09 Sep 2022
09 Sep 2022
Status: this preprint is currently under review for the journal BG.

Particulate organic matter in the Lena River and its Delta: From the permafrost catchment to the Arctic Ocean

Olga Ogneva1,2,3, Gesine Mollenhauer1,3, Bennet Juhls2, Tina Sanders4, Juri Palmtag5,a, Matthias Fuchs2, Hendrik Grotheer1, Paul J. Mann5, and Jens Strauss2 Olga Ogneva et al.
  • 1Marine Geochemistry Section, Alfred Wegener Institute Helmholtz Centre for Polar and Marine Research, Bremerhaven, 27570, Germany
  • 2Permafrost Research Section, Alfred Wegener Institute Helmholtz Centre for Polar and Marine Research, Potsdam, 14473, Germany
  • 3Faculty of Geosciences, University of Bremen, Bremen, 28359, Germany
  • 4Institute for Carbon Cycles, Helmholtz Centre Hereon, Geesthacht, 21502, Germany
  • 5Department of Geography and Environmental Sciences, Northumbria University, Newcastle-upon-Tyne, NE1 8ST, UK
  • anow at: Department of Human Geography, Stockholm University, Stockholm, Sweden

Abstract. Rapid Arctic warming accelerates permafrost thaw, causing an additional release of terrestrial organic matter (OM) into rivers, and ultimately, after transport via deltas and estuaries, to the Arctic Ocean nearshore. The majority of our understanding of nearshore OM dynamics and fate has been developed from freshwater rivers, despite the likely impact of highly dynamic estuarine and deltaic environments on transformation, storage, and age of OM delivered to coastal waters. Here, we studied OM dynamics within the Lena River main stem and Lena Delta along an approximately ∼1600 km long transect from Yakutsk, downstream to the delta disembogue into the Laptev Sea. We measured particulate organic carbon (POC), total suspended matter (TSM), and carbon isotopes (δ13C and ∆14C) in POC to compare riverine and deltaic OM composition and changes in OM source and fate during transport offshore. We found that TSM and POC concentrations decreased by 55 and 70 %, respectively, during transit from the main stem to the delta and Arctic Ocean. We found deltaic POC to be strongly depleted in 13C relative to fluvial POC, indicating a significant phytoplankton contribution to deltaic POC (∼68 ±6 %). Dual-carbon (∆14C and δ13C) isotope mixing model analyses suggested an additional input of permafrost-derived OM into deltaic waters (∼18 ±4 % of deltaic POC originates from Pleistocene deposits vs ∼ 5 ±4 % in the river main stem). Despite the lower concentration of POC in the delta than in the main stem (0.41 ±0.10 vs. 0.79 ±0.30 mg L-1, respectively ), the amount of POC derived from Pleistocene deposits in deltaic waters was almost twice as large as POC of Yedoma origin in the main stem (0.07 ±0.02 and 0.04 ±0.02 mg L-1, respectively). We assert that estuarine and deltaic processes require consideration in order to correctly understand OM dynamics throughout Arctic nearshore coastal zones and how these processes may evolve under future climate-driven change.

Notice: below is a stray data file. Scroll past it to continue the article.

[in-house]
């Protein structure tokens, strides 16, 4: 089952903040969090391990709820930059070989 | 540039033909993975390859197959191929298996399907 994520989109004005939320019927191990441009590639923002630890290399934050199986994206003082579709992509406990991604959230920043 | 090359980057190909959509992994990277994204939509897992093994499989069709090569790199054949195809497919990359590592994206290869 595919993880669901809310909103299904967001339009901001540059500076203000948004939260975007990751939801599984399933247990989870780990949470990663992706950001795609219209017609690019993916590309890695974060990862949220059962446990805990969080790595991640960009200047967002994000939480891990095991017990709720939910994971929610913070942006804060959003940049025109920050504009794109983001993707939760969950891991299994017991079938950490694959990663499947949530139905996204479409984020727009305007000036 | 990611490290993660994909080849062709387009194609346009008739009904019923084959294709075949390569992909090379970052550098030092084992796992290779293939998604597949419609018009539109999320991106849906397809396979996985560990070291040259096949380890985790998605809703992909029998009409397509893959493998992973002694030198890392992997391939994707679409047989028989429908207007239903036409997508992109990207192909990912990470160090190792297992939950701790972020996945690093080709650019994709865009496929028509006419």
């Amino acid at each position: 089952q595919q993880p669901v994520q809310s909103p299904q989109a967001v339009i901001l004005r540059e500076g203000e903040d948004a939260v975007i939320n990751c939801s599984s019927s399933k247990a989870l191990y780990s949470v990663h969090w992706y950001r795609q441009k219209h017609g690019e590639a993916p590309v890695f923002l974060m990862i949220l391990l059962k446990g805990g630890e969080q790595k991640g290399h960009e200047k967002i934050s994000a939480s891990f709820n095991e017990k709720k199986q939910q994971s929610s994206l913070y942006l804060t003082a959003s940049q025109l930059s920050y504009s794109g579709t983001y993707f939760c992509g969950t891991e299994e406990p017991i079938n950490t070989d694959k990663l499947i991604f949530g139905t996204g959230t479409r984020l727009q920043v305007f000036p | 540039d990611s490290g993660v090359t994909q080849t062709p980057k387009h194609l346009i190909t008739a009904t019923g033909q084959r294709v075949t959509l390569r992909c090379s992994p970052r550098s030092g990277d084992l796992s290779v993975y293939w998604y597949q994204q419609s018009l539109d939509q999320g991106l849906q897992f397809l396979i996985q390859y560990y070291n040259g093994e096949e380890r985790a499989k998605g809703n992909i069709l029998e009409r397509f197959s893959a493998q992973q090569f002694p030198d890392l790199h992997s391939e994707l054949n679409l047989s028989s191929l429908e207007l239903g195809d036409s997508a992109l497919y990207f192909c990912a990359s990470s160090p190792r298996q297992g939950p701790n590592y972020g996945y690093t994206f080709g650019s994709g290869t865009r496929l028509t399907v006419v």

Olga Ogneva et al.

Status: open (until 21 Oct 2022)

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  • RC1: 'Comment on bg-2022-183', Anonymous Referee #1, 22 Sep 2022 reply

Olga Ogneva et al.

Olga Ogneva et al.


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Short summary
We characterized organic matter along the Lena River over a transect from Yakutsk north to the Lena Delta (approximately 1640 km). We identified the distribution, main sources, and transformation of organic carbon on its way from the permafrost catchment to the Arctic Ocean. We show that the Lena Delta as the interface between the Lena River and the Arctic Ocean plays a crucial role in determining the qualitative and quantitative composition of organic matter discharged into the Arctic Ocean.